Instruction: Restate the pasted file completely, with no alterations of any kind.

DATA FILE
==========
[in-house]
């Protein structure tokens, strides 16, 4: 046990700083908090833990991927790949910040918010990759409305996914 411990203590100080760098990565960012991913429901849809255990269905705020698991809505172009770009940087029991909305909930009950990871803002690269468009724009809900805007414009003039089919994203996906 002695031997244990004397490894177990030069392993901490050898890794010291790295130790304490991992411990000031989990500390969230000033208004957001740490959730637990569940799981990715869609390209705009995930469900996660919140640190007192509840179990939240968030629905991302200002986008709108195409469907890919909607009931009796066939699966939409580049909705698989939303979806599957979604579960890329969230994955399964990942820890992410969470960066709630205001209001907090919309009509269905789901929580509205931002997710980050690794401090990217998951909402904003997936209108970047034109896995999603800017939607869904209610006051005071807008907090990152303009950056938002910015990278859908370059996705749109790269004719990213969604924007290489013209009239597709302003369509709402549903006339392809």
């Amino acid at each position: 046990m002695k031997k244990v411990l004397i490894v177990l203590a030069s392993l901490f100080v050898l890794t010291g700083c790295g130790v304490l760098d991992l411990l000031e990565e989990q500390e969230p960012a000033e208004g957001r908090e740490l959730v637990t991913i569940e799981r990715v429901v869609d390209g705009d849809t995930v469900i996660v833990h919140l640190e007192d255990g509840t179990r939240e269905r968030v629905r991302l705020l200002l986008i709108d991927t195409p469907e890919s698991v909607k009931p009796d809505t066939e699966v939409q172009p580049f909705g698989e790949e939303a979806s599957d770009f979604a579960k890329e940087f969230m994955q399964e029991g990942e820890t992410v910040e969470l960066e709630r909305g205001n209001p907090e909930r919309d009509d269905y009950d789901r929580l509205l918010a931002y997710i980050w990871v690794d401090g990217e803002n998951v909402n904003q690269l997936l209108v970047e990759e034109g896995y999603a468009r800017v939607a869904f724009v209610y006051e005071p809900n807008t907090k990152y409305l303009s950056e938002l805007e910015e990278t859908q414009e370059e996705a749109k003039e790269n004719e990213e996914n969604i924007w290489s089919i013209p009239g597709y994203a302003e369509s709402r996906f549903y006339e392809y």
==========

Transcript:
[in-house]
């Protein structure tokens, strides 16, 4: 046990700083908090833990991927790949910040918010990759409305996914 411990203590100080760098990565960012991913429901849809255990269905705020698991809505172009770009940087029991909305909930009950990871803002690269468009724009809900805007414009003039089919994203996906 002695031997244990004397490894177990030069392993901490050898890794010291790295130790304490991992411990000031989990500390969230000033208004957001740490959730637990569940799981990715869609390209705009995930469900996660919140640190007192509840179990939240968030629905991302200002986008709108195409469907890919909607009931009796066939699966939409580049909705698989939303979806599957979604579960890329969230994955399964990942820890992410969470960066709630205001209001907090919309009509269905789901929580509205931002997710980050690794401090990217998951909402904003997936209108970047034109896995999603800017939607869904209610006051005071807008907090990152303009950056938002910015990278859908370059996705749109790269004719990213969604924007290489013209009239597709302003369509709402549903006339392809």
């Amino acid at each position: 046990m002695k031997k244990v411990l004397i490894v177990l203590a030069s392993l901490f100080v050898l890794t010291g700083c790295g130790v304490l760098d991992l411990l000031e990565e989990q500390e969230p960012a000033e208004g957001r908090e740490l959730v637990t991913i569940e799981r990715v429901v869609d390209g705009d849809t995930v469900i996660v833990h919140l640190e007192d255990g509840t179990r939240e269905r968030v629905r991302l705020l200002l986008i709108d991927t195409p469907e890919s698991v909607k009931p009796d809505t066939e699966v939409q172009p580049f909705g698989e790949e939303a979806s599957d770009f979604a579960k890329e940087f969230m994955q399964e029991g990942e820890t992410v910040e969470l960066e709630r909305g205001n209001p907090e909930r919309d009509d269905y009950d789901r929580l509205l918010a931002y997710i980050w990871v690794d401090g990217e803002n998951v909402n904003q690269l997936l209108v970047e990759e034109g896995y999603a468009r800017v939607a869904f724009v209610y006051e005071p809900n807008t907090k990152y409305l303009s950056e938002l805007e910015e990278t859908q414009e370059e996705a749109k003039e790269n004719e990213e996914n969604i924007w290489s089919i013209p009239g597709y994203a302003e369509s709402r996906f549903y006339e392809y």